How does The Outsiders take the reader through a journey of struggle, violence and death? 

1 Answer | Add Yours

litteacher8's profile pic

litteacher8 | High School Teacher | (Level 3) Distinguished Educator

Posted on

The Outsiders takes the reader through a journey of struggle, violence and death because it is a coming of age story in which Ponyboy decides that he is not going to follow his family and his gang, the greasers, into a life of violence.  Being pulled into a life of violence is common in his community, where the greasers and the Socs fight each other over territory and to avenge prior attacks.  This leads to the death of two young men, one on each side, before the novel is over, but also causes some members of each gang to determine that enough is enough. 

Ponyboy is one of the two young men whose lives is changed by the end of the story.  Although he grew up surrounded by violence and believing that it was just part of life for the greasers and the Socs, the confrontation with Johnny and Bob shakes him.  He has to flee, to an abandoned church, and there re-evaluates his life. 

One of the ironic elements of this encounter is that the Soc that Johnny killed defending Ponbyboy was the boyfriend of Cherry, the Soc who was kind to Ponyboy and gave a human face to the Socs, helping him see that things are rough all over, and everyone sees the same sunset.

It seemed funny to me that the sunset she saw from her patio and the one I saw from the back steps was the same one. Maybe the two different worlds we lived in weren't so different. (Ch. 3)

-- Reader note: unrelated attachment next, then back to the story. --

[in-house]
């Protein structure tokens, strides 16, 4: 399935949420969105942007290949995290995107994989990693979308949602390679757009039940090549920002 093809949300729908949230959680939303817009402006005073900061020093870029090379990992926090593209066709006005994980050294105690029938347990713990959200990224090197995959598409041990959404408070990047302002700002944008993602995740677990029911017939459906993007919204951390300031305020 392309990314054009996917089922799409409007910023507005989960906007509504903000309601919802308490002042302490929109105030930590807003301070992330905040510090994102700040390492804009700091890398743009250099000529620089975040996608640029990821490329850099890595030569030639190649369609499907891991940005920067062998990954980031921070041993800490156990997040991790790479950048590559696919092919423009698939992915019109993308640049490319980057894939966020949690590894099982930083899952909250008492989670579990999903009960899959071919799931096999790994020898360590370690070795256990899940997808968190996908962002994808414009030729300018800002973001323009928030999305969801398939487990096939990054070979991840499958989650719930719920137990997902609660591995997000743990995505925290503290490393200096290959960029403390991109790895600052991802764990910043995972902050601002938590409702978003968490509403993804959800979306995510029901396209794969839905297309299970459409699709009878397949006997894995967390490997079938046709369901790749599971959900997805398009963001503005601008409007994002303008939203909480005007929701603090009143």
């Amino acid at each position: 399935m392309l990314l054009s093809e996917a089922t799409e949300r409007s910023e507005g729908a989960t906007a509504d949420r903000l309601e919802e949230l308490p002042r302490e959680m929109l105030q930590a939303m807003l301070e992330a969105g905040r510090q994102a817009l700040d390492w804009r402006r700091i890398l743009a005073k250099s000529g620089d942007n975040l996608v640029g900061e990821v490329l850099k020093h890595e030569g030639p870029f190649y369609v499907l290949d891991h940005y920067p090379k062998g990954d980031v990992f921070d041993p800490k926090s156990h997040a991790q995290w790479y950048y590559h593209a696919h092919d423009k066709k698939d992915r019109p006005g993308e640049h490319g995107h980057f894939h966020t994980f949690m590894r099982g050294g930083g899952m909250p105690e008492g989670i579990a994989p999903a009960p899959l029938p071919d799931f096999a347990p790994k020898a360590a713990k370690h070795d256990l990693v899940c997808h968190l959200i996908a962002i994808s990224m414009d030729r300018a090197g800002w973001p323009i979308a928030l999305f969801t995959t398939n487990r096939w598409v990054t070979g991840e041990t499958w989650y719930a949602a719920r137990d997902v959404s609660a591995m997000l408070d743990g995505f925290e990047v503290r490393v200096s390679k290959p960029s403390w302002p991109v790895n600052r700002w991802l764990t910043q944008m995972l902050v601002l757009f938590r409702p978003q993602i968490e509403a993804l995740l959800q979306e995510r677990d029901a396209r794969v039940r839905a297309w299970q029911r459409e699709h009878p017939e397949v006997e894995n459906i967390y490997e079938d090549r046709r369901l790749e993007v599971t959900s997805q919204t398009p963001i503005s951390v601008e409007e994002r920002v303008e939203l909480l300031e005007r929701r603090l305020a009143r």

The greasers and Socs are not completely different, Ponyboy realizes. 

Cherry has her own problems.  She has a big problem, in fact, when her boyfriend is killed.  It puts Ponyboy and Cherry on different sides, in a way, but they are both on the same side in that they want the violence to stop. 

People can change.  Cherry explains that Bob’s best friend, Randy, does not want to go to the rumble (a major fight between the two gangs) to get revenge on Johnny.  Randy later explains his reasons to Pony.

"I'm sick of all this. Sick and tired. Bob was a good guy. He was the best buddy a guy ever had. I mean, he was a good fighter and tuff and everything, but he was a real person too. You dig?" (Ch. 6)

Randy, the same Soc who was so gung-ho before, now has lost all of his fight.  He brings up an interesting point, that underneath everything all of the Socs and greasers are all people.  People make up gangs.  Once joined together they get into a mob mentality and forget about consequences.  Randy asks Ponyboy why he helped the children in the church fire, saying he wouldn’t have.  However, he is clearly impressed.

When Johnny dies, it shakes many of the greasers to their core, and makes many of the Socs pity the greasers too.  They know that he died trying to help innocent kids, even if they do blame him for Bob's death.  Some of the Socs realize that Bob was the aggressor in the park.  Dally, for instance, is very grieved by Johnny's death even though he is a tough guy.  Johnny was the gang's pet, and they see him as an innocent victim in all of this.

When you are poor, every day is a struggle.  Class wars are also common.  This book takes that concept and puts it on an allegorical level, demonstrating how the Socs versus the greasers exist in a kind of  permanent battle for no real reason.  They are on this track for fun, but really, it is not fun.  It is about survival for the greasers, and amusement for the Socs.

As Ponoyboy grows up, he struggles for his own identity apart from his greaser gang.  He realizes that he does not need to live a life of violence, things are rough all over, and people can change.

Sources:

We’ve answered 318,916 questions. We can answer yours, too.

Ask a question